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Until relatively recently, most scientists and neurologists believed
that brain development occurred primarily in childhood and adolescence
and that functional areas of the brain, once developed, remained
relatively stable for the rest of an individual's life. Functions
lost as a result of an acquired brain injury could not be regained
beyond any improvement which might occur during a relatively short
recovery period. More recently, however, various lines of inquiry
have led to the conclusion that the brain can often reorganize itself
after an injury, a property referred to as plasticity. If an area
associated with a specific function is damaged, the brain may be
able to redevelop that function in a different, undamaged area.
Distribution of functions in the brain is not as simple as diagrams
such as this one would indicate.
Many functions are actually distributed across multiple areas
within the brain and are not conveniently confined to specific
regions, and cognitive functions share pathways and brain structures,
so that a cognitive deficit isolated to memory, for example, without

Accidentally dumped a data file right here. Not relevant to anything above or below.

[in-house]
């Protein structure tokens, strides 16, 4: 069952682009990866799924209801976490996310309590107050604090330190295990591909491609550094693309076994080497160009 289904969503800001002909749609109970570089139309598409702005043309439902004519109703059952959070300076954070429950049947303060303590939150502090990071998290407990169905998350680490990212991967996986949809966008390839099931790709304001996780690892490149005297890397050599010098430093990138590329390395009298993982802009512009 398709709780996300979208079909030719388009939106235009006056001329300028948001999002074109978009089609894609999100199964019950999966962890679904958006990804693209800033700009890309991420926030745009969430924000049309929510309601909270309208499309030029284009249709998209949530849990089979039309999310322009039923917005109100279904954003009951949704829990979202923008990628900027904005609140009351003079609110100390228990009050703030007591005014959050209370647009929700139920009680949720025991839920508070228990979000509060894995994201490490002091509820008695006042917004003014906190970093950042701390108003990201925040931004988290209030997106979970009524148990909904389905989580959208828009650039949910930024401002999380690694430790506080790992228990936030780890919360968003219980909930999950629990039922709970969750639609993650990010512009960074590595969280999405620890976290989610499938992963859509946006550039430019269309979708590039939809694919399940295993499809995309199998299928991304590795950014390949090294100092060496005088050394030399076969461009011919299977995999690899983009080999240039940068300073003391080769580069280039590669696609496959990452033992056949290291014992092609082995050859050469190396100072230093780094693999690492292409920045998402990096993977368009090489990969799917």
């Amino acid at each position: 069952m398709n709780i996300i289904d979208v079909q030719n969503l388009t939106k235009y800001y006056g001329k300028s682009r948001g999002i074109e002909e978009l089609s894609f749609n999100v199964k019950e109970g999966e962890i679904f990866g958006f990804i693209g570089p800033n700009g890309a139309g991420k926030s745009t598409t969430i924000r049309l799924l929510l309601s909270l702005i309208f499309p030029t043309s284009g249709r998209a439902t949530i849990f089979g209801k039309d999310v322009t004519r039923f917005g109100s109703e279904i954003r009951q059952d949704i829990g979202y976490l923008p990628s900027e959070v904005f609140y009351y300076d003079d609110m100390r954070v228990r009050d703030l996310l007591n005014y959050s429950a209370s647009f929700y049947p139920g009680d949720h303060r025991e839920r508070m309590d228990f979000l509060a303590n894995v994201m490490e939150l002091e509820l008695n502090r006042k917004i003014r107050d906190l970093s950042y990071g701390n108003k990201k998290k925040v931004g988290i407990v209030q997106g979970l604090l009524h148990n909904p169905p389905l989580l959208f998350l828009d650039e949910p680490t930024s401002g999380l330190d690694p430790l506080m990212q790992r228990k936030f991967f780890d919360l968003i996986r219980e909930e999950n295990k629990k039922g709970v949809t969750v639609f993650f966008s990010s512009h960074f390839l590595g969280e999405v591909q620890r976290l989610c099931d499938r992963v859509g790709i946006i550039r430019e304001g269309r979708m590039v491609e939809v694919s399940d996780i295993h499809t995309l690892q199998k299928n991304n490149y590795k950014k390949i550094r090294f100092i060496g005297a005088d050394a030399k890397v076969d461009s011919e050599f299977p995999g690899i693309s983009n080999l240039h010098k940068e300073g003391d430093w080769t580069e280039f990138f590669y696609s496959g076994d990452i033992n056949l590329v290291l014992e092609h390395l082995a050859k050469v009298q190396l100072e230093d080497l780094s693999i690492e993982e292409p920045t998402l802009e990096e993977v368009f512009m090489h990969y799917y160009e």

accompanying deficits in other cognitive areas, is relatively uncommon.
In some instances the injury to the brain may be biochemical rather
The discovery of plasticity has led to the concept that significant
improvement in cognitive functioning can be achieved after an insult
such as a stroke or traumatic brain injury by using various techniques
to encourage the brain to restructure itself in ways that will support
cognitive functions. These techniques are included in programs
referred to by terms such as neurocognitive rehabilitation. They
generally focus on processes such as attention, memory and executive
functions, which include skills such as planning, decision making,
time management, problem solving and mental flexibility. Cognitive
exercises have been shown to be effective in improving these abilities.
However, the focus of neurocognitive rehabilitation is somewhat
broader than this description might suggest, and is directed towards
the practical goal of helping the patient become as independent and
functional as possible; in addition to cognitive exercises, the
rehabilitation program will employ other techniques as appropriate,
such as teaching the use of various aids to memory (notebooks or
lists, for instance) to compensate for residual memory deficits.
Both the rehabilitation exercises and the compensatory techniques
may use computers or digital devices, so technological advances
are making significant contributions to cognitive rehabilitation.